The dental assisting profession in the United States is regulated by different bodies in each state.
What responsibilities, requirements, and licenses will be required by dental assistants depend on a state’s Dental Practice Act.
You should know that they may vary significantly and you need to get familiar with the ones in your state.
The American Association of Dental Assistants (AADA) is doing its best to establishing standardized credentialing and education for dental assistants in the United States but has not managed to accomplish this goal yet.
- State Regulation of Dental Assistants
- State Requirements Specific to General and Expanded Functions
- Dental Assistant Job Requirements and Titles
- More Information on Dental Assistant State Requirements for State Licensure and Registration
State Regulation of Dental Assistants
According to the Dental Assisting National Board (DANB), there are 70 dental assisting functions that dental assistants can perform under a dentist’s supervision.
Those include both clinical and administrative duties, and the majority of them are standard responsibilities across the board.
However, there is a number of these duties which are considered expanded functions by many states.
The state’s Board of Dental Examiners, through their Dental Practice Act, determines which of these 70 responsibilities require additional registration, training, or certification, and which dental assistant responsibilities are prohibited.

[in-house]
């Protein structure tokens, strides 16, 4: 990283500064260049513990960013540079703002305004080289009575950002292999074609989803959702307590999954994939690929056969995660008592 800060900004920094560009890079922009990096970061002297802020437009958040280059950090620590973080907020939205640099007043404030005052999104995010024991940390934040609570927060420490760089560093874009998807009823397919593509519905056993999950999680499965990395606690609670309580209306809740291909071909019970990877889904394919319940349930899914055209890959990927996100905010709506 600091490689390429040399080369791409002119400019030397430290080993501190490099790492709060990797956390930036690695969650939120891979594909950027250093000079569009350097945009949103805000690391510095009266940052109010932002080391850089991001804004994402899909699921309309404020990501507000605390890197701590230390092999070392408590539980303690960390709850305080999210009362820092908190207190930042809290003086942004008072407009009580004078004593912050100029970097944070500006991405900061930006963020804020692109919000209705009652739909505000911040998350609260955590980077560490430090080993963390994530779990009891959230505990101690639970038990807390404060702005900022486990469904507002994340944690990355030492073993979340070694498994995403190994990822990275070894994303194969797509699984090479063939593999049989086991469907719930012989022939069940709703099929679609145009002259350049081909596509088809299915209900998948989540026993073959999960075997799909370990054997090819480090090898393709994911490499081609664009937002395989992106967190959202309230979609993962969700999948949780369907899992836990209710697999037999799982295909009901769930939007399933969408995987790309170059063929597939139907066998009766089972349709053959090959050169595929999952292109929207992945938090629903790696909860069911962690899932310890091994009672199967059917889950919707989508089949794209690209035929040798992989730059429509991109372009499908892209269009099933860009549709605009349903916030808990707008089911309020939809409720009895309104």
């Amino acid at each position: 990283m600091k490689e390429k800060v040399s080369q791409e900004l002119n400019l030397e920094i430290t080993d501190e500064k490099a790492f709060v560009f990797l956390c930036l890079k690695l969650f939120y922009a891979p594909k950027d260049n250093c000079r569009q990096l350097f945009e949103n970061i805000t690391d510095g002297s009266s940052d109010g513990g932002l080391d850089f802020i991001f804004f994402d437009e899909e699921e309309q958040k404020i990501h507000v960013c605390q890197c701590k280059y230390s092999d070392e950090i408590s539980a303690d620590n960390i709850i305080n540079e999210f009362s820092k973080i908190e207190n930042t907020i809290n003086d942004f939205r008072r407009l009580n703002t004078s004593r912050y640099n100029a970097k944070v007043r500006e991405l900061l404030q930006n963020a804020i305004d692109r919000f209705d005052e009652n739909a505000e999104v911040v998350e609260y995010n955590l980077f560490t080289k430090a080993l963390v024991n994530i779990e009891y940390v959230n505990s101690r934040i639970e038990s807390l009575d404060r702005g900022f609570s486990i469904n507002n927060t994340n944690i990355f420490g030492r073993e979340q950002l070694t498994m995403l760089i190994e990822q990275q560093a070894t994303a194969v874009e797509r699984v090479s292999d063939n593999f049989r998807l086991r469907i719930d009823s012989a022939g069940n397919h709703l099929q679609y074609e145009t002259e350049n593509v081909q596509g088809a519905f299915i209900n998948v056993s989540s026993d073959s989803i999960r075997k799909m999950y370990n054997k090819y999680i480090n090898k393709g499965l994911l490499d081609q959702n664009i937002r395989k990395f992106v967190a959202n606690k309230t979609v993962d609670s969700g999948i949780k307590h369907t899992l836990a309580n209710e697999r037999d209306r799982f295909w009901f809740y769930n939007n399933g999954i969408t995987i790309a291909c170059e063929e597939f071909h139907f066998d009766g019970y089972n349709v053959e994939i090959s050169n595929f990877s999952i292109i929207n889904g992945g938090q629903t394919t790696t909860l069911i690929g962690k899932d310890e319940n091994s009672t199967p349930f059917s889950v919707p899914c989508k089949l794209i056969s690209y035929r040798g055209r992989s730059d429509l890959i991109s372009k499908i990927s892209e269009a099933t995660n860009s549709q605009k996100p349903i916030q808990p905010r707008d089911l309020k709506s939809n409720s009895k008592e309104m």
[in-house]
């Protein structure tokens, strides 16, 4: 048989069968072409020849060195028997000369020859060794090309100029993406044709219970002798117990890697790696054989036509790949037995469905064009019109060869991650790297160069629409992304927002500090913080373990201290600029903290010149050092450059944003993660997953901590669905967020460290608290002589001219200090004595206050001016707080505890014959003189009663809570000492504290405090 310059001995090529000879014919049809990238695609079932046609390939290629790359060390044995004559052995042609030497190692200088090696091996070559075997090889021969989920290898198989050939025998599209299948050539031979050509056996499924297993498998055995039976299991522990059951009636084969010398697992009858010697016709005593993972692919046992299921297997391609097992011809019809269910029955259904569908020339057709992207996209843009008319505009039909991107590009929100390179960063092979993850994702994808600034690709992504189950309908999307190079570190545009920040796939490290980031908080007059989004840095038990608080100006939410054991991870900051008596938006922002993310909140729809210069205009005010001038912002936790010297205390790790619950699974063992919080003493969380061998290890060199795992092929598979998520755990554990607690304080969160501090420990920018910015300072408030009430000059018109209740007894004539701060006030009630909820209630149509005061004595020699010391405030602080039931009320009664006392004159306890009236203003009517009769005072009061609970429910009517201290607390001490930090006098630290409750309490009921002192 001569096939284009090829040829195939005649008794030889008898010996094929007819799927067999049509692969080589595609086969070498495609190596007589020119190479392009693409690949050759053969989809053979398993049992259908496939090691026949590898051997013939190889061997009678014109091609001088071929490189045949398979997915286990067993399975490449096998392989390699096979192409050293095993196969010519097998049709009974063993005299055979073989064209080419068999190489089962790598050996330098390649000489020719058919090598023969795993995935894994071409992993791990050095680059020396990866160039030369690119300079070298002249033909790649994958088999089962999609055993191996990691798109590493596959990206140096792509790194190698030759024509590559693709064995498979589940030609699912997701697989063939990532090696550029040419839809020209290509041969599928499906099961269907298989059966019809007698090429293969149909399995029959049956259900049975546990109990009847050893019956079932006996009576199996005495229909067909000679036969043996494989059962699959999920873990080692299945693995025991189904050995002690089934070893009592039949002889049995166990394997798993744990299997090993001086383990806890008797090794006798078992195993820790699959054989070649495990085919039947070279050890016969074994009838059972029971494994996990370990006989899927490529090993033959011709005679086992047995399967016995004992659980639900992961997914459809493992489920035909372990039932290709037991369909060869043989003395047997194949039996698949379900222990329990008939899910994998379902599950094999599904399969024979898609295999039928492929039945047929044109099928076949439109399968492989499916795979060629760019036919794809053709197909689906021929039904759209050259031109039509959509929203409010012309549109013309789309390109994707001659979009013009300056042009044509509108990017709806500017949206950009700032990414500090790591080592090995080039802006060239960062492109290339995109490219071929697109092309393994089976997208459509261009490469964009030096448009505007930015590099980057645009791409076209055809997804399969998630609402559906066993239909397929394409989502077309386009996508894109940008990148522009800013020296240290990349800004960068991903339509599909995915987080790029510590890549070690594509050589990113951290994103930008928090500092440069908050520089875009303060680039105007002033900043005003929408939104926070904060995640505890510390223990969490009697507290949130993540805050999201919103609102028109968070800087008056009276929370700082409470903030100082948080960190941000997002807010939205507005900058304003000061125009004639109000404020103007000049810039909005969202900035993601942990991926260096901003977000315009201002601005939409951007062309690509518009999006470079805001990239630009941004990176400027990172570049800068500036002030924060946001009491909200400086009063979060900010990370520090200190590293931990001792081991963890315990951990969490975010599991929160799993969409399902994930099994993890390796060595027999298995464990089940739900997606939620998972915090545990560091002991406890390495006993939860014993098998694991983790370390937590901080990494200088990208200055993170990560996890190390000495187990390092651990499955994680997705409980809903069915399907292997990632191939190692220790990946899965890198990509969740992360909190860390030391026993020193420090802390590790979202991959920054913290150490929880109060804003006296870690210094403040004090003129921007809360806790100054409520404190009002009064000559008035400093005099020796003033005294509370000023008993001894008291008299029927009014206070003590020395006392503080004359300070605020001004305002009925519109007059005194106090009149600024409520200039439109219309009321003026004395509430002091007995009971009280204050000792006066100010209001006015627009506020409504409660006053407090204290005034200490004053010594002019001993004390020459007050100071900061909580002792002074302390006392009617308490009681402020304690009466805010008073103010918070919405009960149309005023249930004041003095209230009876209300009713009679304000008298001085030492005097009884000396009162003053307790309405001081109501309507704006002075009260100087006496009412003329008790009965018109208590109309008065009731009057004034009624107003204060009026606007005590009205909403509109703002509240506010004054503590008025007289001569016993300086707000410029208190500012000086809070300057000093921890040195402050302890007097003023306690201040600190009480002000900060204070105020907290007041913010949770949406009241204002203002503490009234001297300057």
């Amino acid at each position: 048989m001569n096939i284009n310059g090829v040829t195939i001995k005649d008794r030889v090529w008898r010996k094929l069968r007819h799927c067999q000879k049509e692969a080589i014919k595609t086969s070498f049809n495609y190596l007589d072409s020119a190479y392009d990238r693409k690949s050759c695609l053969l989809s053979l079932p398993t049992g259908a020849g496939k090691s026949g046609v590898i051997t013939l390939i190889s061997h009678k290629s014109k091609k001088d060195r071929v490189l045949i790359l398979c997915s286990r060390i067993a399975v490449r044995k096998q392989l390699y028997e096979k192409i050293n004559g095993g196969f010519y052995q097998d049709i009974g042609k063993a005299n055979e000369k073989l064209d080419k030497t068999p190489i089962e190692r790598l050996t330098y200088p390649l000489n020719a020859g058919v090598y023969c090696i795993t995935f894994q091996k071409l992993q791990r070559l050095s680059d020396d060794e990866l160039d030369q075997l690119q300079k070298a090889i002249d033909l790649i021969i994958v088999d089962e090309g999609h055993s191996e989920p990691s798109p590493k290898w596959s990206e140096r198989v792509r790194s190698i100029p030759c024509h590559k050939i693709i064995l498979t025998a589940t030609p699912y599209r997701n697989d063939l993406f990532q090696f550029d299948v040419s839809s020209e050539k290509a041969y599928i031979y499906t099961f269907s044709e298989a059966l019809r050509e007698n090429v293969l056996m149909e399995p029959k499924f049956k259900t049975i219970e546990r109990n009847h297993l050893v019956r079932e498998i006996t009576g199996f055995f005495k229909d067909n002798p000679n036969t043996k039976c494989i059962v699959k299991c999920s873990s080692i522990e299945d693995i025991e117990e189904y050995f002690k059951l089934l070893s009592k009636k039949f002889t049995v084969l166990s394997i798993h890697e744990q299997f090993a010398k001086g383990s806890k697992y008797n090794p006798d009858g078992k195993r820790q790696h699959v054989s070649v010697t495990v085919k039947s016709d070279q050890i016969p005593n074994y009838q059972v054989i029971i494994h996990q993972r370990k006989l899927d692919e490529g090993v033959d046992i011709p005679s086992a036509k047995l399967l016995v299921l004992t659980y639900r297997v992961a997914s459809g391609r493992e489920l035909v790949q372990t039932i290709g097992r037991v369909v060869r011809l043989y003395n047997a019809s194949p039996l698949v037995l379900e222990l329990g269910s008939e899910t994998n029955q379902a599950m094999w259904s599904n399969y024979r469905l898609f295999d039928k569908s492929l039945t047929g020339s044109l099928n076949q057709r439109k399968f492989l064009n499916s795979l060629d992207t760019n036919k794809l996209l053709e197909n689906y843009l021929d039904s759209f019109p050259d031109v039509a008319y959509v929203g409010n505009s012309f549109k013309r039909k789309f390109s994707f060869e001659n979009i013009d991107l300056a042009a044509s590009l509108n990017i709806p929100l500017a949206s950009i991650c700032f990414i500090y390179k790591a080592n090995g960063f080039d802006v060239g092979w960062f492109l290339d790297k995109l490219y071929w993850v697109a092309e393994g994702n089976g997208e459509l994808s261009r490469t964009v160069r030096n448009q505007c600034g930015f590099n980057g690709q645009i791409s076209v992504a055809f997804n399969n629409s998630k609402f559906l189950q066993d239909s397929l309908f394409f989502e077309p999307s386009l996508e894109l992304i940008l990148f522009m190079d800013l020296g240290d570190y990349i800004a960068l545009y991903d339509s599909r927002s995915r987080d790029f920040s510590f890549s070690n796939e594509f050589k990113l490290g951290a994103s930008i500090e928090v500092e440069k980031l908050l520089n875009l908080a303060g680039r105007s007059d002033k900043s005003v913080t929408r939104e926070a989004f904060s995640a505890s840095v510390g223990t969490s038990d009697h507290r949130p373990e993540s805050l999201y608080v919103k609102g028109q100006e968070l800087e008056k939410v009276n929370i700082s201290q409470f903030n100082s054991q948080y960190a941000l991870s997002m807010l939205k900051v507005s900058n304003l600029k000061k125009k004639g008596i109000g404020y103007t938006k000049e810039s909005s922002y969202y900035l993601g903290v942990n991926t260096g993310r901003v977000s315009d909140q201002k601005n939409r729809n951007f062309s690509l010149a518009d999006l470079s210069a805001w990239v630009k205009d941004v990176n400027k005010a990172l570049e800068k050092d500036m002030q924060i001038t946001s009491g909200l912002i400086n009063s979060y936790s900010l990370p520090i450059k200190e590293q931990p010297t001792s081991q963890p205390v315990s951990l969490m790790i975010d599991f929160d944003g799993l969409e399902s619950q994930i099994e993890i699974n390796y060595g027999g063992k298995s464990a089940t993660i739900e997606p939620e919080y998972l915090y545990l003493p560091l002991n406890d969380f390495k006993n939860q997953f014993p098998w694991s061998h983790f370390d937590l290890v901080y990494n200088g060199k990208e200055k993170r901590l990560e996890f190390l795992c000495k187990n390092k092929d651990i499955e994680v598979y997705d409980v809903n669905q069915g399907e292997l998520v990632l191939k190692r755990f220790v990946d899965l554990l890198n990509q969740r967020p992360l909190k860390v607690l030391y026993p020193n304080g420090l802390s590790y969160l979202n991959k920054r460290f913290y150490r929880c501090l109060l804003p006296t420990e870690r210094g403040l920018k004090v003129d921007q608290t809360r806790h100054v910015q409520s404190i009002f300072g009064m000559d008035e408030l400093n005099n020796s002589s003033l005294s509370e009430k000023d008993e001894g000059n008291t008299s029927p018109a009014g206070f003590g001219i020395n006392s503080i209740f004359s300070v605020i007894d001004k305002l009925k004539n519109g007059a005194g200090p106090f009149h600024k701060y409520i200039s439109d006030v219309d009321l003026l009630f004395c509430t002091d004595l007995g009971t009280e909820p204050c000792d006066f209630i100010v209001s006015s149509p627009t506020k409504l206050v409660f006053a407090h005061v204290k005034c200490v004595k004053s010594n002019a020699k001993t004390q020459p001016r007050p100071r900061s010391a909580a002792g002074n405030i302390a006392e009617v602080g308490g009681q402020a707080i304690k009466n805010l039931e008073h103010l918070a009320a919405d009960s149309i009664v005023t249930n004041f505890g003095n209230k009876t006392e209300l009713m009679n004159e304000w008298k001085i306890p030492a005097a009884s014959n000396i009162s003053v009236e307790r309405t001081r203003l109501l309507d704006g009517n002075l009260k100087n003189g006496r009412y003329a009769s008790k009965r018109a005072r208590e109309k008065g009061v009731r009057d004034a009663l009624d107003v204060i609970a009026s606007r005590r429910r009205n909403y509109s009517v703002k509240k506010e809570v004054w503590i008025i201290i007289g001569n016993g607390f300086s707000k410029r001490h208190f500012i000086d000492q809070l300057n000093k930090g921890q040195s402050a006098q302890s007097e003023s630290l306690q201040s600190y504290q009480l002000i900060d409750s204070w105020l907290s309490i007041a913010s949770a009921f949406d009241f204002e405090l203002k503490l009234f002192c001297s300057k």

In the majority of states, it is required that dental assistants are certified, licensed, or registered so as to be allowed to practice their duties.
Dental assistants in those states may have various levels of registration, depending on the responsibilities and duties they are authorized to perform.
Here we will mention some of the possible job duties of dental assistants that may be regulated in the state where these professionals work:
- Applying pit and fissure sealants
- Applying topical anesthetics and anti-inflammatory agents
- Applying topical fluoride
- Making impressions and restorations
- Monitoring nitrous oxide or oxygen analgesia
- Preparing materials to make impressions
- Processing dental x-ray films
- Removing excess filling cement
- Removing periodontal dressings
- Removing sutures
State Requirements Specific to General and Expanded Functions
Dental assistants in 15 states are required to have some form of training.
Also, just a few states, including Minnesota, California, and Michigan, have determined specific educational standards and examinations for registered dental assistants.